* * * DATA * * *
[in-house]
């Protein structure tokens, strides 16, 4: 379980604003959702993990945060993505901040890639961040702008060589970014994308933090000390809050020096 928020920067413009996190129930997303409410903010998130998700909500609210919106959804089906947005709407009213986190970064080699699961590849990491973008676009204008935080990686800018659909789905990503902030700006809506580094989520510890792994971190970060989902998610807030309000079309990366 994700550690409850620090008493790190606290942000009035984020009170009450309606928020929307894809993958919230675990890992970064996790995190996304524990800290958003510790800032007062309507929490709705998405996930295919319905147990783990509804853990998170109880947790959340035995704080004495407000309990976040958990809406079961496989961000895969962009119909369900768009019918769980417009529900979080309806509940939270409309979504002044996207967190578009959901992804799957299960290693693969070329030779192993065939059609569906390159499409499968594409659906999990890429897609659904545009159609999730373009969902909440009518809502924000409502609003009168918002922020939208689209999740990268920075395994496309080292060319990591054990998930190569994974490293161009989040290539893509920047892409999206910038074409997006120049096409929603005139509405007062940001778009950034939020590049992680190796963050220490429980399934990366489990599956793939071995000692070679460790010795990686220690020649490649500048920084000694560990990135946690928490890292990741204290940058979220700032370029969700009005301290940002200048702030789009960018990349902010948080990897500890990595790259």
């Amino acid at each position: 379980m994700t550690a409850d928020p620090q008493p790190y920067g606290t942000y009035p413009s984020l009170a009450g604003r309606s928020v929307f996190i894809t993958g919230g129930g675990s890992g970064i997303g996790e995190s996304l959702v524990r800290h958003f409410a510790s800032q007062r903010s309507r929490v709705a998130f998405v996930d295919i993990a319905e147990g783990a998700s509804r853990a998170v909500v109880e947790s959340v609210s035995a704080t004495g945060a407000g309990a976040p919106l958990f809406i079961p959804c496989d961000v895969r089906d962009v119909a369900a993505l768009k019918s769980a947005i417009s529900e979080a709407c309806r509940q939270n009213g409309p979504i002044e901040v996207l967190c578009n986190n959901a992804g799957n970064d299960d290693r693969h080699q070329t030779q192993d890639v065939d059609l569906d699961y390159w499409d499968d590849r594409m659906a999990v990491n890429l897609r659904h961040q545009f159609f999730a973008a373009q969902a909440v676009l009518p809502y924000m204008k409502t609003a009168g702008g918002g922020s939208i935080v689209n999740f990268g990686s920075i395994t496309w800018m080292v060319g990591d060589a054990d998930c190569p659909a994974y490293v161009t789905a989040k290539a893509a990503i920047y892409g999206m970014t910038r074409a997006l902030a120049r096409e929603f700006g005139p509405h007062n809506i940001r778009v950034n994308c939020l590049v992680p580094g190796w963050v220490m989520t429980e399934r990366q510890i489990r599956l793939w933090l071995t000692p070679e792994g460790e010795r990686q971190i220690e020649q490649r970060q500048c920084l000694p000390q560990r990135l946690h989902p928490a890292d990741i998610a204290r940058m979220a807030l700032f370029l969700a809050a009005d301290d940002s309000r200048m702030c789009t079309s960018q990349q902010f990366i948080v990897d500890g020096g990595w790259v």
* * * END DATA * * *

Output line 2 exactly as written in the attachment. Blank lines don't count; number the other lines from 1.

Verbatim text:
């Protein structure tokens, strides 16, 4: 379980604003959702993990945060993505901040890639961040702008060589970014994308933090000390809050020096 928020920067413009996190129930997303409410903010998130998700909500609210919106959804089906947005709407009213986190970064080699699961590849990491973008676009204008935080990686800018659909789905990503902030700006809506580094989520510890792994971190970060989902998610807030309000079309990366 994700550690409850620090008493790190606290942000009035984020009170009450309606928020929307894809993958919230675990890992970064996790995190996304524990800290958003510790800032007062309507929490709705998405996930295919319905147990783990509804853990998170109880947790959340035995704080004495407000309990976040958990809406079961496989961000895969962009119909369900768009019918769980417009529900979080309806509940939270409309979504002044996207967190578009959901992804799957299960290693693969070329030779192993065939059609569906390159499409499968594409659906999990890429897609659904545009159609999730373009969902909440009518809502924000409502609003009168918002922020939208689209999740990268920075395994496309080292060319990591054990998930190569994974490293161009989040290539893509920047892409999206910038074409997006120049096409929603005139509405007062940001778009950034939020590049992680190796963050220490429980399934990366489990599956793939071995000692070679460790010795990686220690020649490649500048920084000694560990990135946690928490890292990741204290940058979220700032370029969700009005301290940002200048702030789009960018990349902010948080990897500890990595790259």